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Trends and outcomes of postpartum haemorrhage, 2003-2011

  • Jane B. Ford1Email author,
  • Jillian A. Patterson1,
  • Sean K. M. Seeho1 and
  • Christine L. Roberts1
BMC Pregnancy and Childbirth201515:334

https://doi.org/10.1186/s12884-015-0788-5

Received: 12 March 2015

Accepted: 10 December 2015

Published: 15 December 2015

Abstract

Background

While rates of postpartum haemorrhage (PPH) have continued to rise, it is not clear if the association with other morbidity and transfusion has changed over time. This study explores the recent trend in postpartum haemorrhage and whether postpartum haemorrhage is associated with increased transfusions or adverse outcomes over time.

Methods

Linked birth and hospital data were used to examine ICD-10 AM coded PPH and outcomes in maternal birth admission records, 2003-–2011 in hospitals in New South Wales (NSW), Australia (N = 818,965 pregnancies). Trends were calculated on the whole population, and among subgroups, and tested using the Cochran Armitage test for trend. Logistic regression models were developed separately for vaginal and caesarean births, and for a maternal morbidity composite indicator (excluding transfusion) and red cell transfusion. Adjusted odds ratios (aOR) for each year relative to 2003 and 95 % confidence intervals (CI) are presented with adjustment for maternal (eg. age, country of birth) and pregnancy factors (eg. parity, interventions, pregnancy complications).

Results

Overall, there was a significant increase in the PPH rate, from 6.1 % in 2003 to 8.3 % in 2011 (p < 0.0001). Crude rates of postpartum haemorrhage with transfusion increased from 0.75 % (n = 636) to 1.21 % (n = 1145) (p < 0.0001) while crude rates of postpartum haemorrhage with maternal morbidity increased from 0.18 % (n = 149) to 0.23 % (n = 221) (p = 0.02). Having accounted for maternal and pregnancy factors, there were significant overall decreases in the odds of morbidity among women with a PPH delivering vaginally (in 2006, 2007 and 2010, aORs were 0.70 (95 % CI 0.52, 0.96) 0.69 (0.51, 0.94) and 0.64 (0.47, 0.87) relative to 2003; p < 0.05), and no significant decrease among women delivered by caesarean section (aOR 0.87 (0.58, 1.29) in 2011; p = 0.37). Among women with a PPH delivering vaginally, there was a trend towards a non-linear increase in the adjusted odds of transfusion by birth year. Compared to women who had vaginal births with PPH in 2003, the adjusted odds for transfusion was between 1.1 and 1.2 fold higher for those with a PPH delivering vaginally in 2007, 2009, 2010 and 2011. However there was no significant trend amongst caesarean births (aOR 0.84 (0.66, 1.06) in 2011; p = 0.29).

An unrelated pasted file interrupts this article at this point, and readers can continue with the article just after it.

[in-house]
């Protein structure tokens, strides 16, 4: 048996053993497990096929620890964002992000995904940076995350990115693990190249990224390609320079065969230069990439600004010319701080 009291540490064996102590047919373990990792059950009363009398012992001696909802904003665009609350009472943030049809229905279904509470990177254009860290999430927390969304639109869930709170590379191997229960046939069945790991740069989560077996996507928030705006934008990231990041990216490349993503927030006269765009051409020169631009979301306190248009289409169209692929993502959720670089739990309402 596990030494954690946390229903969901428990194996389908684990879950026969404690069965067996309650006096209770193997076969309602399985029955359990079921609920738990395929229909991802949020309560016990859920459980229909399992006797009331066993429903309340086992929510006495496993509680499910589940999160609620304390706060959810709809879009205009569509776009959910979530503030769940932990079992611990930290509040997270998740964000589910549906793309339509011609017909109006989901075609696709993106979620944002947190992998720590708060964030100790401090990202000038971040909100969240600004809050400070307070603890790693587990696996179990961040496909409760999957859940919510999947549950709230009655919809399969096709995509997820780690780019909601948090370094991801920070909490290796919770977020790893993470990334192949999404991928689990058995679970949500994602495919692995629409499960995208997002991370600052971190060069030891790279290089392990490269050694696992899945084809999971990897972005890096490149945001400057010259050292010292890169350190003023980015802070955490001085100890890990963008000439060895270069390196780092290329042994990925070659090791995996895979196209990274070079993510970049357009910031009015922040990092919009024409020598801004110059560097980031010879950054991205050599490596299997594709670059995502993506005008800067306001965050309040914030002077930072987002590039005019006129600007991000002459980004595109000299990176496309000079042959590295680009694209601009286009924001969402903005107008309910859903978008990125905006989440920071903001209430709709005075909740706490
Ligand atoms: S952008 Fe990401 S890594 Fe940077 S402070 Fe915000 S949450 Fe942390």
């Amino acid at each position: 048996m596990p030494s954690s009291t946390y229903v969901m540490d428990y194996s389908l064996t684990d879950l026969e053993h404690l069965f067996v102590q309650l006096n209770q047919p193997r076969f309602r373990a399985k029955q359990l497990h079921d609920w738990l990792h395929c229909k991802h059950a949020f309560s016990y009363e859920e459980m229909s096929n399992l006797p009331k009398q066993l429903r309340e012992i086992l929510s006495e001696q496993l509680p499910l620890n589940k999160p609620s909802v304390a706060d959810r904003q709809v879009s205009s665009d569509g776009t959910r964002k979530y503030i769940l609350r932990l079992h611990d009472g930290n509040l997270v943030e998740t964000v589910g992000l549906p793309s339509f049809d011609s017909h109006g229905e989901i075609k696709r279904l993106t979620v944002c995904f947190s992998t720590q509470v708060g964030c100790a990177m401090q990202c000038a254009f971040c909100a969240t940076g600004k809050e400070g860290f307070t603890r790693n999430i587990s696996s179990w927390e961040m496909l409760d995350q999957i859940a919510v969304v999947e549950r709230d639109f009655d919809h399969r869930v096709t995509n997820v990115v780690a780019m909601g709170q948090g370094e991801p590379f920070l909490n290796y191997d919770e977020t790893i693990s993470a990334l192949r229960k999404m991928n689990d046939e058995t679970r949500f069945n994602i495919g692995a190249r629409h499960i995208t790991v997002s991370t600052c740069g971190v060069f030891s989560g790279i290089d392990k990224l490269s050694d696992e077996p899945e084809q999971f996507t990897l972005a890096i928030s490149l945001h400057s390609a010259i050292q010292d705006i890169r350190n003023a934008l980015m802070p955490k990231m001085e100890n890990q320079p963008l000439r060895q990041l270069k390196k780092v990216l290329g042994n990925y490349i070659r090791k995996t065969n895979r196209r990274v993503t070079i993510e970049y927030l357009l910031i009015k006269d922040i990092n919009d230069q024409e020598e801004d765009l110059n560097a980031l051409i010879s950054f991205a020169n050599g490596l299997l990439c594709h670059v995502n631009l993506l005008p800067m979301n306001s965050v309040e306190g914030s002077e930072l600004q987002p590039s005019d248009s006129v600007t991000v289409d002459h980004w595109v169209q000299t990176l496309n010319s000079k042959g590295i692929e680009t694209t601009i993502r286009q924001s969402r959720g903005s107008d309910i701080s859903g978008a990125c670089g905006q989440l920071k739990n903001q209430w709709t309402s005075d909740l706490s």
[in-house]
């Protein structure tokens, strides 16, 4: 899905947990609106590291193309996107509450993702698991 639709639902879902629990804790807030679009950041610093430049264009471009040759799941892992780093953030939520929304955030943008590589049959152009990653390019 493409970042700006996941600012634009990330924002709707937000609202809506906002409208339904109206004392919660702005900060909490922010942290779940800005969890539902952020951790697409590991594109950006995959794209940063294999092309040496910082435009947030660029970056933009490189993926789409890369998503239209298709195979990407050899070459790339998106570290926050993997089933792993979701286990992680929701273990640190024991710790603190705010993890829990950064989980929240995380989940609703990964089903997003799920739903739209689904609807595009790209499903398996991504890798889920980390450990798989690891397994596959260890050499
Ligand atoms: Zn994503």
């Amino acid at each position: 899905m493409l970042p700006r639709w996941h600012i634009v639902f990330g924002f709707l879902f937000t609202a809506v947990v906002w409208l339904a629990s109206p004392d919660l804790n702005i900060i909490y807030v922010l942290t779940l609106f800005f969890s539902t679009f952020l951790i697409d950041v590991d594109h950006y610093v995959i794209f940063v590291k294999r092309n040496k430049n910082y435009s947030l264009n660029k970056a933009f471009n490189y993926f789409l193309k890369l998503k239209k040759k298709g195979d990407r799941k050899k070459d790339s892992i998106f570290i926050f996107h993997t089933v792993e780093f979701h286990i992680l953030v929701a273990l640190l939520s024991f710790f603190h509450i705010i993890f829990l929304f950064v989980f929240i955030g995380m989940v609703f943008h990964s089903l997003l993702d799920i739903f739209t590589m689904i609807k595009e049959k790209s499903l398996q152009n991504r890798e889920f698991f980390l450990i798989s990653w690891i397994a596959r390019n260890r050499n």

Conclusions

PPH has become more frequent, however this has not been associated with a clear pattern of increased severe maternal morbidity. This suggests that the increase in PPH may represent fewer severe haemorrhages, better management of severe haemorrhage or better recording of PPH. The increase in transfusions following vaginal births with PPH warrants further investigation.

Keywords

Maternal morbidity Postpartum haemorrhage Transfusion

Background

Postpartum haemorrhage rates have increased in the developed world [1]. At the same time, transfusion rates associated with childbirth have risen in Australia [2], Canada [3] and the United States [4]. It is unclear whether the increased rates of postpartum haemorrhage represent more severe haemorrhage. In Australia, the postpartum haemorrhage rate increased by around 25 % from 1994 to 2002. During this period, the transfusion rate among women with postpartum haemorrhage increased by 500 % (from 2 to 12 %) [5]. Obstetric transfusions (not limited to women with postpartum haemorrhage) increased from 1.2 % of births in 2001 to 1.6 % of births in 2010 [2].

Current population-based pregnancy and birth data do not include details of the amount of blood lost at postpartum haemorrhage, nor the quantity of blood transfused. In the absence of these details, post-haemorrhage outcomes such as maternal morbidity and transfusion may provide insight into whether bleeding is becoming more severe over time. Given increasing caesarean section rates and different risk factors reportedly associated with vaginal and caesarean births [6, 7], it is worthwhile considering the outcomes following postpartum haemorrhage separately for these birth modes.

The aims of this study were to determine the recent trend in postpartum haemorrhage and whether postpartum haemorrhage is associated with increased transfusions or severe adverse outcomes over time.

Methods

The study population consisted of all women with livebirths or stillborn infants of at least 20 weeks gestation in New South Wales (NSW) hospitals between 2003 and 2011. Data on maternal demographics, the pregnancy, labour and birth were obtained from the Perinatal Data Collection (‘Birth data’). This is a legislated statewide record of all births in NSW, and is completed by the midwife or doctor at the time of birth. Data on maternal diagnoses and procedures were obtained from the Admitted Patients Data Collection (‘Hospital data’), which contains data collected on all private and public hospital discharges in NSW. Diagnoses and procedures associated with hospital discharges are coded according to the 10th revision of the International Classification of Diseases, Australian Modification (ICD10-AM) [8] and the Australian Classification of Health Interventions (ACHI) [9] respectively.